US grafitti icon's secret found under ultraviolet lights
The photo shows an invisible ink signature in Basquiat’s painting ‘Orange Sports Figure.’ The discovery occurred when it was viewed under ultraviolet light.Experts at London’s Sotheby’s auction house on Tuesday revealed they had discovered an invisible ink signature made by US graffiti icon Jean-Michel Basquiat on his painting “Orange Sports Figure”.
The work will be the top lot in Wednesday’s Contemporary Art Evening Sale and had been expected to sell for £3-4 million ($4.7-6.2 million, 3.6-4.8 million euros). But it could now fetch more after the chance discovery which occurred when it was viewed under ultraviolet light.
“Despite the scholarship that has built up around Basquiat’s life and art since his tragic early death, studying his art first-hand we are still learning new facets of how he worked,” according to Cheyenne Westphal, Chairman of Contemporary Art Sotheby’s Europe.
“Nobody else probably ever knew about this invisible inscription, and the prospect that he might have left other invisible writings on his canvases that are only visible under ultraviolet light is very exciting,” he added.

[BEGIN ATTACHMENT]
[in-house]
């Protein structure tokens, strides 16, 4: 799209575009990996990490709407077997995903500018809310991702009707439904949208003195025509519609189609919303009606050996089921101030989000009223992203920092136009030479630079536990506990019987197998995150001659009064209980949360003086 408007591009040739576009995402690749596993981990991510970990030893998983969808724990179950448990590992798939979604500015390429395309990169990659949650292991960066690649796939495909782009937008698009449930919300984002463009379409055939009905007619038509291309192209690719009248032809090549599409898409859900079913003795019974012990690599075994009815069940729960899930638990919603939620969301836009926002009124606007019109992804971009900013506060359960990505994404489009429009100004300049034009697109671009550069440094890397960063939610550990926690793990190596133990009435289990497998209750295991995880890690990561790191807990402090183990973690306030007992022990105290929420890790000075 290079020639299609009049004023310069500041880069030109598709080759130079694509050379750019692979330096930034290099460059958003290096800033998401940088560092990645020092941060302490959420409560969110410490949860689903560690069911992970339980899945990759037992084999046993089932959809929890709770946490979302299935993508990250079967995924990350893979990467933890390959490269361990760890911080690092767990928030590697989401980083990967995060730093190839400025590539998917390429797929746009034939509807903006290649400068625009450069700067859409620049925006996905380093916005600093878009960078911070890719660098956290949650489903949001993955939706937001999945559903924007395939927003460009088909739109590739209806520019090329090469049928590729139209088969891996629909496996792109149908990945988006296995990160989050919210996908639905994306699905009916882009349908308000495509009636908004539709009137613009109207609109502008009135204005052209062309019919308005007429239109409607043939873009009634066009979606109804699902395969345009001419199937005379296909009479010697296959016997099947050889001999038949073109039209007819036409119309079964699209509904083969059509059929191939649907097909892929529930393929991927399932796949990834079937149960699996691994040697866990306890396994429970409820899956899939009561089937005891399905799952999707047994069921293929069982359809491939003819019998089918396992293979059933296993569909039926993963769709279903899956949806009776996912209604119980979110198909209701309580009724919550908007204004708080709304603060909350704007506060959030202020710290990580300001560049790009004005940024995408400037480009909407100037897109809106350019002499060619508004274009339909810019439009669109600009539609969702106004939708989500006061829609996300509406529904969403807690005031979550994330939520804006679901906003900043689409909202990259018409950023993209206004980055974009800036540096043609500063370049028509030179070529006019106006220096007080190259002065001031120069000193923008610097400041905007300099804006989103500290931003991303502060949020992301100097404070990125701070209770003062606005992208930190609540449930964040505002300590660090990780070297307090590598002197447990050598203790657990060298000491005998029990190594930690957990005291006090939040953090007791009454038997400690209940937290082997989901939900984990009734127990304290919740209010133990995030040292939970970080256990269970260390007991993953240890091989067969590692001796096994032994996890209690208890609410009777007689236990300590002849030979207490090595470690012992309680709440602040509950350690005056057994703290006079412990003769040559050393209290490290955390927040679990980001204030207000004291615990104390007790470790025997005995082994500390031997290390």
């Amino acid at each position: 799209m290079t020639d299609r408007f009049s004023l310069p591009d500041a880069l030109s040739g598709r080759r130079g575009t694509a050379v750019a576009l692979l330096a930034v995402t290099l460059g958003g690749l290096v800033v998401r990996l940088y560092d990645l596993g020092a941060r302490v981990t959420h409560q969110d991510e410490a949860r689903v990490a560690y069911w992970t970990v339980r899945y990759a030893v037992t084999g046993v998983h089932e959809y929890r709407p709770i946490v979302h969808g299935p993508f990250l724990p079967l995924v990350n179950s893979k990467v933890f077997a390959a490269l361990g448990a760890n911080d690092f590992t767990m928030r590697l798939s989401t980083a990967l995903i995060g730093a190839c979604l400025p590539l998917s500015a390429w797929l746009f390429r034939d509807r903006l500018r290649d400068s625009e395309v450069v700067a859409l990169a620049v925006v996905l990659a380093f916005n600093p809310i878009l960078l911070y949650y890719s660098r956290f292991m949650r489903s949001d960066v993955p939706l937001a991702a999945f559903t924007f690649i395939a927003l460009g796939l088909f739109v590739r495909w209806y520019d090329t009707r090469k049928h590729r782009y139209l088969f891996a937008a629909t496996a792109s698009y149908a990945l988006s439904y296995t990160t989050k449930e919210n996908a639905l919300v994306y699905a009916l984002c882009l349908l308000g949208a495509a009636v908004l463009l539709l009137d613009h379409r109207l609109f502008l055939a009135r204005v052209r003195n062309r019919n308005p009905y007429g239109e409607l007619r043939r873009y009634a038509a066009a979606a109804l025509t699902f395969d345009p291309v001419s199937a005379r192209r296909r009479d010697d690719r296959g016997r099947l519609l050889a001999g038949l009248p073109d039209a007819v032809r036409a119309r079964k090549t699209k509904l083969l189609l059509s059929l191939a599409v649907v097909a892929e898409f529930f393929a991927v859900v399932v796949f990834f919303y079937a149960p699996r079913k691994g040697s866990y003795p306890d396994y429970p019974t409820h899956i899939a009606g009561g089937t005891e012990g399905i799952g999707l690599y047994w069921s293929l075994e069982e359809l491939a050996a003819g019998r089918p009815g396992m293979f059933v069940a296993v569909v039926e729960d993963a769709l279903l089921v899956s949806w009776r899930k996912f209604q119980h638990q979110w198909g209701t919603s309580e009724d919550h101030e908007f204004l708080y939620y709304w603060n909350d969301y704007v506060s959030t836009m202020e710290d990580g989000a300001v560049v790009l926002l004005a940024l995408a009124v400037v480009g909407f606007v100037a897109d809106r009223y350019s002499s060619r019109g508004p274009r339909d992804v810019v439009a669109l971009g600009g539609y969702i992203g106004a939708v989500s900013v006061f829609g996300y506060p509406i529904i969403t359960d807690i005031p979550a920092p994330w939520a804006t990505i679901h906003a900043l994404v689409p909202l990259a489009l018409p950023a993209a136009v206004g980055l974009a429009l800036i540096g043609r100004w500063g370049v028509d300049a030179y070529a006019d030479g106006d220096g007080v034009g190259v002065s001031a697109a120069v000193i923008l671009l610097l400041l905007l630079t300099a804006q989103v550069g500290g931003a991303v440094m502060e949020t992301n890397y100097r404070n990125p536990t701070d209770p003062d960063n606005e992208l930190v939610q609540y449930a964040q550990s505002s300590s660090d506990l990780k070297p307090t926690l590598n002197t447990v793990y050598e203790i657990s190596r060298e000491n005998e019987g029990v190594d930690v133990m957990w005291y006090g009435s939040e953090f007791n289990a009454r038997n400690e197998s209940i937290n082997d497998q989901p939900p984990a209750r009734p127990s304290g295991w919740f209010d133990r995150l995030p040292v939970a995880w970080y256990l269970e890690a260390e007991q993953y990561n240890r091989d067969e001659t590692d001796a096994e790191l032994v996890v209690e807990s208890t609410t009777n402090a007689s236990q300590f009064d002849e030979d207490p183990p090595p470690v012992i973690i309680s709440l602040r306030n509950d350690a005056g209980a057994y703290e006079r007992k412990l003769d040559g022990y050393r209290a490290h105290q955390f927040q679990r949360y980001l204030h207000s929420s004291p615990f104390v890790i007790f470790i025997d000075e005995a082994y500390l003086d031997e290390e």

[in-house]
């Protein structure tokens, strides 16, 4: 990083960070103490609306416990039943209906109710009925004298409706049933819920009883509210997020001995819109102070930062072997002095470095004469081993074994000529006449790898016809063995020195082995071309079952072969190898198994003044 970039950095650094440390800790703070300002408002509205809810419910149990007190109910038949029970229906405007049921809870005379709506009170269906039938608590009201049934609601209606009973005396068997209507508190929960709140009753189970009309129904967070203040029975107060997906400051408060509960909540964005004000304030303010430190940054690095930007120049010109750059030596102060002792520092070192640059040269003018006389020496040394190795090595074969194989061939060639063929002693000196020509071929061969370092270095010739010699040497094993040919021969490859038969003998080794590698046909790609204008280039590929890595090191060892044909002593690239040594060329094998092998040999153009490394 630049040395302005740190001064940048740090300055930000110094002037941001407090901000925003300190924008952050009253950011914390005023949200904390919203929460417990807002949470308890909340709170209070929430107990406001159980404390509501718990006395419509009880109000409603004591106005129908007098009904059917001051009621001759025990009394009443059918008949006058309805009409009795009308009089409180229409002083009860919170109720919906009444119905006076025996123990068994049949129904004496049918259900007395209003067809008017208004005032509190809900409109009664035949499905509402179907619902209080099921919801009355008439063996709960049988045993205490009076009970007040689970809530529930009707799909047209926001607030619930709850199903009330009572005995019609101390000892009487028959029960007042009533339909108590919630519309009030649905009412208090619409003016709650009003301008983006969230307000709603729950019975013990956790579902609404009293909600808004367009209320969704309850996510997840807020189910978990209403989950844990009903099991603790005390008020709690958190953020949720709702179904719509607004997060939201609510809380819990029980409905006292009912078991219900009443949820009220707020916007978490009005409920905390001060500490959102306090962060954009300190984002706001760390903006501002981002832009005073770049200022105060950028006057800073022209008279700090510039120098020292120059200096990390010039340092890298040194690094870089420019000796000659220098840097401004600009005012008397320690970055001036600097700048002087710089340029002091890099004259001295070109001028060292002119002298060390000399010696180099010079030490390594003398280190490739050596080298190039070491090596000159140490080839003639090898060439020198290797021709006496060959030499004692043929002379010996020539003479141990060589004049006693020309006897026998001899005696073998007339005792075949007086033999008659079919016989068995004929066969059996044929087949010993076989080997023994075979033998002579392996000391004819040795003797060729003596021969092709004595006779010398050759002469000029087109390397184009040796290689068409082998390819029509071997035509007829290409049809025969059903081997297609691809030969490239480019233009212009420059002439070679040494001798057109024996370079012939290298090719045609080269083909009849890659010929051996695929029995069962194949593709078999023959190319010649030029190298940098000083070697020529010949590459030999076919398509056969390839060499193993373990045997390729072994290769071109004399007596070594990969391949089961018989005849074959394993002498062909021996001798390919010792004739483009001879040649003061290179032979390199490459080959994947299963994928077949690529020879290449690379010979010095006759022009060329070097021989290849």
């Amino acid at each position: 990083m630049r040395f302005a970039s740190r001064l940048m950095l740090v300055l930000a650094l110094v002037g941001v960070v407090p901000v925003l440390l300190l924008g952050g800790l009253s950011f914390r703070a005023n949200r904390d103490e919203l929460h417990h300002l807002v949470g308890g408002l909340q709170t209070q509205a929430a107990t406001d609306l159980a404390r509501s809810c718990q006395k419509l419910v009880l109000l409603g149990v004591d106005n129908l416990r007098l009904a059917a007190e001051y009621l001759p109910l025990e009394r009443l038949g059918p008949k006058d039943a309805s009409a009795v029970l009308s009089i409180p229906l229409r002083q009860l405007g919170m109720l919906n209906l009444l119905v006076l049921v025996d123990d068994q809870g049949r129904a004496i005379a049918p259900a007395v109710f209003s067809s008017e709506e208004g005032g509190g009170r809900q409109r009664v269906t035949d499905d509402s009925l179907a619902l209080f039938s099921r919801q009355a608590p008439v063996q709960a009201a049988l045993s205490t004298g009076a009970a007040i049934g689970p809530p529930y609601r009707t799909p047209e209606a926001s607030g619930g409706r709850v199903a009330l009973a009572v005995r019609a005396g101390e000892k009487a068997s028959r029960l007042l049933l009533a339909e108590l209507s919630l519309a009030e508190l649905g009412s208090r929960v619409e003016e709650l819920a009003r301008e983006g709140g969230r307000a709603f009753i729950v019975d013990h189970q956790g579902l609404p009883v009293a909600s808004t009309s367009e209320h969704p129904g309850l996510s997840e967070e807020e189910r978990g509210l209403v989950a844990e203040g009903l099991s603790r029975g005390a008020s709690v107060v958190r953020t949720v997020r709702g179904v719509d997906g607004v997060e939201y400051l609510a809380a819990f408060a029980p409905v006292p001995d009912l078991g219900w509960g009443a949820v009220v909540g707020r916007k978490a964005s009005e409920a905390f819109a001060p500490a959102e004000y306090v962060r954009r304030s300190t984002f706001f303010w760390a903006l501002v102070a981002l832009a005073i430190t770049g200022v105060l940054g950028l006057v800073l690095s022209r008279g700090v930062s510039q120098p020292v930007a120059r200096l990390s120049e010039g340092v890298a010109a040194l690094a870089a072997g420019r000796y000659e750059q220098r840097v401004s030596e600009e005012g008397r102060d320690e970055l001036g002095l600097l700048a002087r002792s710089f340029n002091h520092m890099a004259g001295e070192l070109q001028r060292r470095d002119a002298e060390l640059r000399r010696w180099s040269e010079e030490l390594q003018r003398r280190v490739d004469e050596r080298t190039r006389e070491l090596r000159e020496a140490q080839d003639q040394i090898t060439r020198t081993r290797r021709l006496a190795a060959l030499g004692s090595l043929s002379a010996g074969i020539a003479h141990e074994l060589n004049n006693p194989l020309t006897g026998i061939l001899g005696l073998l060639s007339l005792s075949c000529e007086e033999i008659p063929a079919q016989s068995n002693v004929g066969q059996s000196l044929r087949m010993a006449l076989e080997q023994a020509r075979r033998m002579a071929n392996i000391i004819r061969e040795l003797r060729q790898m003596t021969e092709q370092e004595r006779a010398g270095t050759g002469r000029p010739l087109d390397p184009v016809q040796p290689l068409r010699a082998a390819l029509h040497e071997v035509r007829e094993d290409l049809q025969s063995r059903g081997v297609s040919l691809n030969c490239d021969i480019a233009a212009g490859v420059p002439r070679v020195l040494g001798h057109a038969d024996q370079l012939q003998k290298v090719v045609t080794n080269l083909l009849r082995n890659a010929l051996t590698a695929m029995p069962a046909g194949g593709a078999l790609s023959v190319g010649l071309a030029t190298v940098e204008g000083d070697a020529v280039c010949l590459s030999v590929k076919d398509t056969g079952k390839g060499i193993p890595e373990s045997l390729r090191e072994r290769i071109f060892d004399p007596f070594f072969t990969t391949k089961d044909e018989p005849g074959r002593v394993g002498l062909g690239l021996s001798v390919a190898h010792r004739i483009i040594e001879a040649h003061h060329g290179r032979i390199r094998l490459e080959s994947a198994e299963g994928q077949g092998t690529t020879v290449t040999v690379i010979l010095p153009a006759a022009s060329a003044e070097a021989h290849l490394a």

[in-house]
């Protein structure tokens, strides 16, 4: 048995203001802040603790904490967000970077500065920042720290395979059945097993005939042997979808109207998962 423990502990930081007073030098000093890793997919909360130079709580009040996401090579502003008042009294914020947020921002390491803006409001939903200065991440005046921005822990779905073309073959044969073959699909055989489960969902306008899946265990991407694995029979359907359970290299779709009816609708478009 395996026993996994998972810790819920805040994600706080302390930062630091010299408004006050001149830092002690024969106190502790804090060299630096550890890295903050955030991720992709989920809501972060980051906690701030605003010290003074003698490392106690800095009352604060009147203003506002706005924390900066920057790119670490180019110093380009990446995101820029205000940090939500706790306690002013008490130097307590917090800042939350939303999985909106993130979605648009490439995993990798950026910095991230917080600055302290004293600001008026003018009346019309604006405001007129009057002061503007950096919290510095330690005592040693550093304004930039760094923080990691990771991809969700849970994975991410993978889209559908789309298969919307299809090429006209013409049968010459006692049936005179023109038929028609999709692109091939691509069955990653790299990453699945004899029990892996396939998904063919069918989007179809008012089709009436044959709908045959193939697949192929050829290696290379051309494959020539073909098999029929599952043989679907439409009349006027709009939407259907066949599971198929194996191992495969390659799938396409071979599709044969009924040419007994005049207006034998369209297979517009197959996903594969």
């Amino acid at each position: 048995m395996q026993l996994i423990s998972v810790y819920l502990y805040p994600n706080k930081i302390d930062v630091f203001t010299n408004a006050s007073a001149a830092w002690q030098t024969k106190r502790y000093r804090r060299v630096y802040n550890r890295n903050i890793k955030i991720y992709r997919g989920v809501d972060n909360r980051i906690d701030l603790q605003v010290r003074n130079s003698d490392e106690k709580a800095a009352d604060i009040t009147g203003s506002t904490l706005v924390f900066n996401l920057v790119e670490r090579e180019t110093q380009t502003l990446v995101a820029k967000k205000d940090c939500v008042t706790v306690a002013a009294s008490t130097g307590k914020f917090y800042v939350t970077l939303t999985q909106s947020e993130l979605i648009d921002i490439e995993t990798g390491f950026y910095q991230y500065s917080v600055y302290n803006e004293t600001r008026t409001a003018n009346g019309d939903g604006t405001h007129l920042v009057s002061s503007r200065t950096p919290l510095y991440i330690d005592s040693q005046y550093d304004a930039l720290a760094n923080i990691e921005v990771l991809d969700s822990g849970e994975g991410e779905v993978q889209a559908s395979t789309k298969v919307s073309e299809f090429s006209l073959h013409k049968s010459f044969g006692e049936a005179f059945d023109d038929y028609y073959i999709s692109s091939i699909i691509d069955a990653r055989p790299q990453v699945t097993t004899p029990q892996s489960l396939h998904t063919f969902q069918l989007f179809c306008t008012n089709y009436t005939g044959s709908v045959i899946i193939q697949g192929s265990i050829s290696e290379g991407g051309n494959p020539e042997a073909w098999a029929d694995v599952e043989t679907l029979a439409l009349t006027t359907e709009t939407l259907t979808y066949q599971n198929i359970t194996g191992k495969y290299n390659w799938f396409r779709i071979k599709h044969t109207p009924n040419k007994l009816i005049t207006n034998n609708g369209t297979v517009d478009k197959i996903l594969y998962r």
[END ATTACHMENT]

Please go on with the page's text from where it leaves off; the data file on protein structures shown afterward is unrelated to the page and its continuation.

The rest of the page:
Basquiat was born in Brooklyn, New York City, in 1960 and began as a graffiti artist in the late 1970s before evolving into a Neo-expressionist during the next decade.
During a varied career, the artist collaborated with Pop Art godfather Andy Warhol, played in a band with US film actor and director Vincent Gallo, appeared in a video for New Wave band Blondie and even briefly dated future pop queen Madonna.
He died in 1988 after taking a heroin overdose following a battle with addiction and depression.
Orange Sports Figure was created in 1982, a year recognised by experts as a breakthrough for the artist, and depicts a figure emblazoned with Basquiat’s most iconic motif; the crown.
According to Sotheby’s, the painting represents “an exceptional conflation of the archetypal motifs and extraordinary cultural critique that swiftly propelled Basquiat to international acclaim during the early 1980s.”
The work combines an “astounding pluralistic command of art historical vernacular that synthesises graffiti, primitivism and abstract expressionism,” the auction house added.